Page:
May 4, 2006

CCR seeks leave from the Court of Appeals to appeal the Third Department’s dismissal of the case

The Legal Aid Society, the Center for Law and Social Justice of Medgar Evers College, and Bronx Defenders file an amicus brief in support of CCR's’ motion for leave to appeal to the New York Court of Appeals, asking the high court to hear the case due to the importance of the constitutional issues raised.

April 5, 2006
CCR's motion for leave to appeal to highest court denied
April 5, 2006
CCR's motion for leave to appeal to highest court denied
February 24, 2006

CCR files for leave to appeal to New York's highest court

February 24, 2006

CCR files for leave to appeal to New York's highest court

CCR serves a motion to the Appellate Division for leave to appeal to the Court of Appeals (New York’s highest court). More than a brief on the merits of the case, a “leave to appeal” is an opportunity for counsel to convince the court that their case is worthy of the court's time and scarce judicial resources.
January 19, 2006

Appellate Division affirms lower court's decision to dismiss case

January 19, 2006

Appellate Division affirms lower court's decision to dismiss case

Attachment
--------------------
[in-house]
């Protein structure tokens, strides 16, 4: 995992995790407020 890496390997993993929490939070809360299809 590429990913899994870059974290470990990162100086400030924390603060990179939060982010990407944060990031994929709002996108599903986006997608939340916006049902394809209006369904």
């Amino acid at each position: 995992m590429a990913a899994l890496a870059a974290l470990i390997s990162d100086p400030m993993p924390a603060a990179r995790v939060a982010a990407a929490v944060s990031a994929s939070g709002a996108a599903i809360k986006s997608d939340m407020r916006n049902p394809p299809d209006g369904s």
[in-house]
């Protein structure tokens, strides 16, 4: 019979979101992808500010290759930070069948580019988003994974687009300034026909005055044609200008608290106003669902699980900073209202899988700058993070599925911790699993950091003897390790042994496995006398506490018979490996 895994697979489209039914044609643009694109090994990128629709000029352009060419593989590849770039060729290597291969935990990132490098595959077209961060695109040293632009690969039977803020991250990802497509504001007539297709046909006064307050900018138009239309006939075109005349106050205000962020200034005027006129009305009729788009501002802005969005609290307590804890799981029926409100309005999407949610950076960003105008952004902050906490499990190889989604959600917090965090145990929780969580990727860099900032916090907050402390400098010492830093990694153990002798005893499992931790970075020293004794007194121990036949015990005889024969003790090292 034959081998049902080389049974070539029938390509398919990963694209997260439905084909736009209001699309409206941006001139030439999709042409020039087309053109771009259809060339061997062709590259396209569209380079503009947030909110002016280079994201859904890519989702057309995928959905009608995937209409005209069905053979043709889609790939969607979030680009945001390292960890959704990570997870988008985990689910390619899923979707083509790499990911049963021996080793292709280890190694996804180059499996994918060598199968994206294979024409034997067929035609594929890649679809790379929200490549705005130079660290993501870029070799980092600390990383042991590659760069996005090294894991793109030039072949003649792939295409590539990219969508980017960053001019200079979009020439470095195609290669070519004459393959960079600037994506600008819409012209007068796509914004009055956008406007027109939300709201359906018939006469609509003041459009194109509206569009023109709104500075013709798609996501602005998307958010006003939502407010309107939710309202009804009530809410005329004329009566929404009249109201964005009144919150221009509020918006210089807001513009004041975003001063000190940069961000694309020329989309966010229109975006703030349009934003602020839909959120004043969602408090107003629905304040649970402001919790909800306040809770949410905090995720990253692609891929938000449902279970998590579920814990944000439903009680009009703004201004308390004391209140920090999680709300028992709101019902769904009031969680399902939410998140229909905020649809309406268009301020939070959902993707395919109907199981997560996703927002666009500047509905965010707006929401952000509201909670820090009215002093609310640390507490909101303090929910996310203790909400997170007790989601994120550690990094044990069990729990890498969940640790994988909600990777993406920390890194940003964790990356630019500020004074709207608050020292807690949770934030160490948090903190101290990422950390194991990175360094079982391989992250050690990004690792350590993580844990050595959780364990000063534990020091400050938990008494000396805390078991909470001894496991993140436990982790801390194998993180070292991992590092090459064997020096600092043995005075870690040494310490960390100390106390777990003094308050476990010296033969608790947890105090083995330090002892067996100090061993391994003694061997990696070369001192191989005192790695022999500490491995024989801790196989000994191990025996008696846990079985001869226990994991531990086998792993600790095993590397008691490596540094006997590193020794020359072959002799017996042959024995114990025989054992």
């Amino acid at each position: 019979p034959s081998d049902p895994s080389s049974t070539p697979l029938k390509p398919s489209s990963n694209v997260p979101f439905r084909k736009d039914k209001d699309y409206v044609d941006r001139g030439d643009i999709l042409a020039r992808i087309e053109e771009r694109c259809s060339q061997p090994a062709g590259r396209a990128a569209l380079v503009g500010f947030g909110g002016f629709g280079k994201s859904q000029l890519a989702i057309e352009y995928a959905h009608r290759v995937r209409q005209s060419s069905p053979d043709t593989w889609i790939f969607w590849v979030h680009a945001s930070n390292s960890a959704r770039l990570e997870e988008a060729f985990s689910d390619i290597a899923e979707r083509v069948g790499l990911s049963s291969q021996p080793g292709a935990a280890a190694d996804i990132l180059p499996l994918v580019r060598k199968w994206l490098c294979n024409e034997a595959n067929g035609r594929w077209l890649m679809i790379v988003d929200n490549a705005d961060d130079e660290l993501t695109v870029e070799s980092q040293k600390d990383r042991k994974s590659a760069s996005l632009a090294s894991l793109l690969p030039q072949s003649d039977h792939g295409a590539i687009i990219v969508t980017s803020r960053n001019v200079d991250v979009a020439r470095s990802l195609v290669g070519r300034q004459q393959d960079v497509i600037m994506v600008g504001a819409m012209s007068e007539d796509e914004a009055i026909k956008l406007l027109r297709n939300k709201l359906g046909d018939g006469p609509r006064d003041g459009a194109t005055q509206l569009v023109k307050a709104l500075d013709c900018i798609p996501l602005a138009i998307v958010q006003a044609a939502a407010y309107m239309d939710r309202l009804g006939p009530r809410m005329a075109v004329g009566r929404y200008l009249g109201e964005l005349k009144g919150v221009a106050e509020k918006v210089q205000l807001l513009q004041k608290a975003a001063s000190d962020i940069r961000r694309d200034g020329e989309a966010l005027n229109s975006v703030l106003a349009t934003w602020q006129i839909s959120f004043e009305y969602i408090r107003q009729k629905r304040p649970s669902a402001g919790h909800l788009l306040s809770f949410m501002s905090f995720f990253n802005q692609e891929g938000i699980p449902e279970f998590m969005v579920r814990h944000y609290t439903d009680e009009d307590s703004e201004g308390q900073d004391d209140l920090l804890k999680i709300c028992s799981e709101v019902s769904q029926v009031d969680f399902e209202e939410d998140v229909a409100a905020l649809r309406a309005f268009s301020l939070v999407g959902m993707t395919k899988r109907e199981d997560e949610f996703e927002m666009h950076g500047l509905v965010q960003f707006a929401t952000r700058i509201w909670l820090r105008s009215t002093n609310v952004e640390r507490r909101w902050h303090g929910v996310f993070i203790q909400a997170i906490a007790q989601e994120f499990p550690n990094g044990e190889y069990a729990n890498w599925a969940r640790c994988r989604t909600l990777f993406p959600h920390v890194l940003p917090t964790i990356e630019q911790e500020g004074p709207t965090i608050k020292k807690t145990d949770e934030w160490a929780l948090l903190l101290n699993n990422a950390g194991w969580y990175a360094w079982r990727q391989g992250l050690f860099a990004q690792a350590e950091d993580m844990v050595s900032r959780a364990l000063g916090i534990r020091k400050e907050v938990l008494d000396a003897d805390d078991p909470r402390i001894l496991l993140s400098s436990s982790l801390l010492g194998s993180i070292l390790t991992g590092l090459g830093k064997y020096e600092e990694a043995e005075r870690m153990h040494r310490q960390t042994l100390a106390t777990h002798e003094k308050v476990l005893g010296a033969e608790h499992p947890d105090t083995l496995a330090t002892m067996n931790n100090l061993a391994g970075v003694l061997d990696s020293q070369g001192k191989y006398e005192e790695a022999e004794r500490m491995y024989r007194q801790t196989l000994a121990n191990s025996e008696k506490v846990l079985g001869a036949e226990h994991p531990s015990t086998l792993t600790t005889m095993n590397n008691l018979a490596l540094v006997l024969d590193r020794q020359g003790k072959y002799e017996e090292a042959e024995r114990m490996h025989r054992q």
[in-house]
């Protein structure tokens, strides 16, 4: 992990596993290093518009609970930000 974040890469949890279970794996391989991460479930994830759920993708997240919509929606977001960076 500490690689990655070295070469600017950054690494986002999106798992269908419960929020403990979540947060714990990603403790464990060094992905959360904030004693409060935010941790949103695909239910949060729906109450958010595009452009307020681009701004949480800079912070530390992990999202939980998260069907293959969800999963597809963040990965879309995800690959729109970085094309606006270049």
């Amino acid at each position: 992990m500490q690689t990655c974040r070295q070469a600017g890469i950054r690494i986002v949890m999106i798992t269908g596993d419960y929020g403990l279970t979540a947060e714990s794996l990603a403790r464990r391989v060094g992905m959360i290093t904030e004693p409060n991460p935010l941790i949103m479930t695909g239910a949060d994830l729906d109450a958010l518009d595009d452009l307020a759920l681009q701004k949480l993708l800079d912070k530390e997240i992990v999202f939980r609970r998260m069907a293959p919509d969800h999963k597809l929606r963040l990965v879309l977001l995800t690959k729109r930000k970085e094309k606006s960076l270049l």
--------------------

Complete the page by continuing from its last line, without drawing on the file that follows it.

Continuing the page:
The appellate court affirms the lower court’s decision to dismiss the case on statute of limitation grounds.
November 21, 2005
Court hears oral argument on whether to reverse lower court decision to dismiss case
November 21, 2005
Court hears oral argument on whether to reverse lower court decision to dismiss case
CCR Staff Attorney Rachel Meeropol argues the case before the appellate court.
October 22, 2005
CCR files replies to MCI and DOCS' appellate briefs
October 22, 2005
CCR files replies to MCI and DOCS' appellate briefs
October 12, 2005

MCI and DOCS urge court to affirm dismissal

October 12, 2005

MCI and DOCS urge court to affirm dismissal

August 15, 2005

CCR appeals dismissal of case

August 15, 2005

CCR appeals dismissal of case